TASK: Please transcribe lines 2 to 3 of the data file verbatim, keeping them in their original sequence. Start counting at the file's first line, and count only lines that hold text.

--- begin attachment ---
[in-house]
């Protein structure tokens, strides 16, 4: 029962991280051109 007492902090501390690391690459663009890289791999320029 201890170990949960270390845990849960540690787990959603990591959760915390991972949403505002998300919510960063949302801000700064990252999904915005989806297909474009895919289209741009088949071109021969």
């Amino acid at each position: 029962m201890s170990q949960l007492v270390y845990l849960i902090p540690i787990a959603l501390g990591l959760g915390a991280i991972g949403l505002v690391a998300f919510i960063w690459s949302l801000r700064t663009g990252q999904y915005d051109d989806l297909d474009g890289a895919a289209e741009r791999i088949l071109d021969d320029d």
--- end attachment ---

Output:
């Protein structure tokens, strides 16, 4: 029962991280051109 007492902090501390690391690459663009890289791999320029 201890170990949960270390845990849960540690787990959603990591959760915390991972949403505002998300919510960063949302801000700064990252999904915005989806297909474009895919289209741009088949071109021969």
């Amino acid at each position: 029962m201890s170990q949960l007492v270390y845990l849960i902090p540690i787990a959603l501390g990591l959760g915390a991280i991972g949403l505002v690391a998300f919510i960063w690459s949302l801000r700064t663009g990252q999904y915005d051109d989806l297909d474009g890289a895919a289209e741009r791999i088949l071109d021969d320029d």